Goodreads kept telling me that I needed to read this book, so I finally gave into all the pressure. I’m really happy I did because this ended up being a really great read. I’ve been really into YA dystopian novels lately, and Matched definitely fit into that category.
Matched is about a girl named Cassia who has always put her trust into the Society. The Society tells you what to eat and when, what to read, what jobs you can have, who your friends are, what you talk about, who you spend the rest of your life with and even which memories you’re allowed to keep. When you’re ready to take a mate, you sign up to be matched in the Matching Ceremony. On Cassia’s matching day, she is matched with her best friend, Xander, and she couldn’t be more thrilled. When she’s looking at her micro-chip to learn even more about the best friend she’s excited to spend the rest of her life with, another face pops up – the face of Ky, another boy who she’s known almost her whole life.
When she’s approached by the Society about this, they tell her it was a rare malfunction, and that she is, in fact, supposed to be with Xander, but Cassia can’t stop thinking about Ky. When she starts falling for him, she starts to doubt all of the trust that she’s put into the society, and she’s faced with the impossible decision of who to choose: Xander or Ky.
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First of all, Cassia was an amazing heroine. A lot of the books I’ve read lately have had heroines or main characters that I didn’t relate to or I didn’t connect with or just made choices that made them look so dim that it was unbelievable. Cassia was actually a free-thinker, and she was willing to question the Society. When she’s challenged by these people who she’s supposed to put her trust in, rather than following along with their orders blindly, she actually questions the authorities and tries to find her own answers and ventures on her own path.
As far as the love triangle is concerned, I kept on jumping back and forth between Xander and Ky. The first chapter makes you fall in love with Xander. He’s essentially everything anyone could ever want in a guy – he’s charming, attractive, thoughtful, caring, and funny. All the girls are pining after him, but it’s unlikely for you to get matched with someone from your same city, which is why Cassia and Xander getting matched was such a big deal. Ky is great too, but it took me awhile to warm up to him. In a battle between Xander and Ky, I definitely would have been team Xander. It’s easy to see why Cassia was matched up (though not technically so) with both of these boys.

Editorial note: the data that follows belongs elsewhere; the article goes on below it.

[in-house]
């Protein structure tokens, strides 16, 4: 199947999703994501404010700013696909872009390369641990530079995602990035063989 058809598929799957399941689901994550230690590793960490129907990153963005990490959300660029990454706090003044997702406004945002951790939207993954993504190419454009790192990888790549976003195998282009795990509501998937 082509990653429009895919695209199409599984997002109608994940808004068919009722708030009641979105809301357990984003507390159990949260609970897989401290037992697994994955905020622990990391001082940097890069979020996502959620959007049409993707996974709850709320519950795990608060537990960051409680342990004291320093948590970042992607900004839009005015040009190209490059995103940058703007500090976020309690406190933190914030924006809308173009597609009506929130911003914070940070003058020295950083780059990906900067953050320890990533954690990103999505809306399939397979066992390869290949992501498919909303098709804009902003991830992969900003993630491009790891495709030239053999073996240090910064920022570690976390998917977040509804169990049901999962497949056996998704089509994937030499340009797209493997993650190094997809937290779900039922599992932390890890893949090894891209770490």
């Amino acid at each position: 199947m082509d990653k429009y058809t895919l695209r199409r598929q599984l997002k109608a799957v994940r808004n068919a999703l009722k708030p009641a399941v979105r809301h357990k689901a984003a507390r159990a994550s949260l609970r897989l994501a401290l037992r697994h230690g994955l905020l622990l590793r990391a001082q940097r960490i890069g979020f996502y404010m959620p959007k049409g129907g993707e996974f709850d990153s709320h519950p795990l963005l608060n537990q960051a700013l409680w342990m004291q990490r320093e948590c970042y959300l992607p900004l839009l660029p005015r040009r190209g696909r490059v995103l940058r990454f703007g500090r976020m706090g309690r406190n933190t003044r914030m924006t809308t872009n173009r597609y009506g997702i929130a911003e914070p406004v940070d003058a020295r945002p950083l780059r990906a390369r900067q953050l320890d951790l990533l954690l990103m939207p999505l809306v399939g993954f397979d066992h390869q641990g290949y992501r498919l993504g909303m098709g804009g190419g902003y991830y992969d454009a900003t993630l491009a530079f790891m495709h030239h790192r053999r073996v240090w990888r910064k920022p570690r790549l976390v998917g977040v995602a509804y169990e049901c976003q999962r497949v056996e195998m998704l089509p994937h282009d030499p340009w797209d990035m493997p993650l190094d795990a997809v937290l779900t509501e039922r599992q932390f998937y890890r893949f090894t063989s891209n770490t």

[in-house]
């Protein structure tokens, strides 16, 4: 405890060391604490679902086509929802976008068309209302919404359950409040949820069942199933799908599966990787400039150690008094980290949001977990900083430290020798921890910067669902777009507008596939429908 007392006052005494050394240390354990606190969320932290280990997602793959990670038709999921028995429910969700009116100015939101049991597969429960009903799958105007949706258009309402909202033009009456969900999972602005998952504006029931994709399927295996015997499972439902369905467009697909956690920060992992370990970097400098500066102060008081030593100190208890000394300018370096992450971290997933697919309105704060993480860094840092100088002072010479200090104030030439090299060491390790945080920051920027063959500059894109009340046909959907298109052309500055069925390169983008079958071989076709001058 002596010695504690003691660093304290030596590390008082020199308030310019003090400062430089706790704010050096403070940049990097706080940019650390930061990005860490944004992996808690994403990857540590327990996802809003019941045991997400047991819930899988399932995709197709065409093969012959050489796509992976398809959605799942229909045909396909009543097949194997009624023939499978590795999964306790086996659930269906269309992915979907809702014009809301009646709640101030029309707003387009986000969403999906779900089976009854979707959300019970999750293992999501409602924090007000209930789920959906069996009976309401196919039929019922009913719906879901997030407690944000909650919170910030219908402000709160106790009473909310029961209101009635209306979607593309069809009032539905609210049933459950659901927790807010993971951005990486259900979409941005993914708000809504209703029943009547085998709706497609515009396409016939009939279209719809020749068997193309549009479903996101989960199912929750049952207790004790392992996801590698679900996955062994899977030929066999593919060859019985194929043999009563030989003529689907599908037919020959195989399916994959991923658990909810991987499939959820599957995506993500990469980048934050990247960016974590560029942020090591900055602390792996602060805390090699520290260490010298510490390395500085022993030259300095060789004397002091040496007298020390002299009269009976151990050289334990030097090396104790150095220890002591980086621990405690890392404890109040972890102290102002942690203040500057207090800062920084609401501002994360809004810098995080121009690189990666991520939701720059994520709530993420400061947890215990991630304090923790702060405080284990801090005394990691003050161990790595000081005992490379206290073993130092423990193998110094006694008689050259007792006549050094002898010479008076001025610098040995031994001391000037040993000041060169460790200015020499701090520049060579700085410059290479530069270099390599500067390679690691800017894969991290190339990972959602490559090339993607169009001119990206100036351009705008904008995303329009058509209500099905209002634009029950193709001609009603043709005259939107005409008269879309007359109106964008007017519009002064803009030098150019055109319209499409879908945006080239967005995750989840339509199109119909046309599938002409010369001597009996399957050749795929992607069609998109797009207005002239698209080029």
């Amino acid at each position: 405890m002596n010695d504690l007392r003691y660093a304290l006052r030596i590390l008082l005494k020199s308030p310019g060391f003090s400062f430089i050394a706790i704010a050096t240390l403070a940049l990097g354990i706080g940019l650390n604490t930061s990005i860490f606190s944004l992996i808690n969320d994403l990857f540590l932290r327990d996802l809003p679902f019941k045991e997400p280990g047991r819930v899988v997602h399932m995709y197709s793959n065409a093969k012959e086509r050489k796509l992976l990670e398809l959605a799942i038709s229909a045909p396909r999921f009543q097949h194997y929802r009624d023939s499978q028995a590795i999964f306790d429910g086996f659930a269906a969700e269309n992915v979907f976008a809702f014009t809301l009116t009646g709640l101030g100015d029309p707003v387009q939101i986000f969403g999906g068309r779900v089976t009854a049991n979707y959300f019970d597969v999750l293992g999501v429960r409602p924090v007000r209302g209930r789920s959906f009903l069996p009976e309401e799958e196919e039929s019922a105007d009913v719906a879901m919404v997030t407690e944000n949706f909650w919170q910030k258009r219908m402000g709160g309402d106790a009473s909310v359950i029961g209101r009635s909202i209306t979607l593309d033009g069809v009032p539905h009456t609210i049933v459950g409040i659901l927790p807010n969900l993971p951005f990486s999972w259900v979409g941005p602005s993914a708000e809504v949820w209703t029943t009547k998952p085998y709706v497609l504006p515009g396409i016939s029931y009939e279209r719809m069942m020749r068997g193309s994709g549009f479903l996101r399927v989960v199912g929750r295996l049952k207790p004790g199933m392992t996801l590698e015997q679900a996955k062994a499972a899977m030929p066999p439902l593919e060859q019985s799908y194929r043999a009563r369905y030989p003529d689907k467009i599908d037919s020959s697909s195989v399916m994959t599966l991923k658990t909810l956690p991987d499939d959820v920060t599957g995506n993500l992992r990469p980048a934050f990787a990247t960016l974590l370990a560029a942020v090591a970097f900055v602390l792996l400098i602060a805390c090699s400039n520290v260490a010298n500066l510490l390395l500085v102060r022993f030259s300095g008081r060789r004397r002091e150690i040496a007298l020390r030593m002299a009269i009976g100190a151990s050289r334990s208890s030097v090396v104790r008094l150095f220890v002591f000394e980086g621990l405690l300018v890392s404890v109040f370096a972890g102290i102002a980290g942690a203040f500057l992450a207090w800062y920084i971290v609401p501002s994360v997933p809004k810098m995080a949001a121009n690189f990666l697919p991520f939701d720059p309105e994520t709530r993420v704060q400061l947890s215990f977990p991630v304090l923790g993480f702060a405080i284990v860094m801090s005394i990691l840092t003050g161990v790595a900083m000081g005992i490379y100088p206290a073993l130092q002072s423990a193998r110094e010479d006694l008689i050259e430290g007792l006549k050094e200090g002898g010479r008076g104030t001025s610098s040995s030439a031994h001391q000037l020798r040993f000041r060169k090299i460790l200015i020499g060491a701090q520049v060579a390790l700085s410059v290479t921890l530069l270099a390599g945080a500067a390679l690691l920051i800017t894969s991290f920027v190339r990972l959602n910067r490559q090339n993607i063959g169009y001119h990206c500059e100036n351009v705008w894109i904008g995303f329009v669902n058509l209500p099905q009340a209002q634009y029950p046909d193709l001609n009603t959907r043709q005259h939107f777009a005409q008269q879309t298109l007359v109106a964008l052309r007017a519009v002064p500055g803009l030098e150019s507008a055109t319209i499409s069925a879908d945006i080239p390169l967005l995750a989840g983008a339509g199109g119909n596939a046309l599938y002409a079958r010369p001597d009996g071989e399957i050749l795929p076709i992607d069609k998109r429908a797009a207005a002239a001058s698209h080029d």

At the beginning of the book, I thought it was going to be centered around the love triangle between the three aforementioned characters, but it ends up being so much more than that. When Cassia realizes how little voice everyone actually has and how perfect (too perfect) the Society is, she isn’t sure what to believe. Everything about the Society is flawless:
No one is overweight.
No one gets dirty.
No one experiences pain.
The literary world is stripped to just 100 poems, 100 songs, 100 paintings.
The world is clean.
Marriages are arranged.
No one plays games.
There are no material possessions like watches and compasses.
Food isn’t consumed for taste, only to live, and they dictate when you eat it.
Everyone dies at age 80.
And no one questions anything.
The story develops a little slowly at first as far as the bigger picture of what the series is about is concerned, but then it hits you right there at the end, and you’ll find yourself wanting to read the rest of the series.
I give this book a 4.5 out of 5. The love triangle drew me in, but the story behind the Society and its rules is what kept me reading. I think anyone who likes dystopian novels will enjoy this book.
For more from Ally Condie, check out her official website.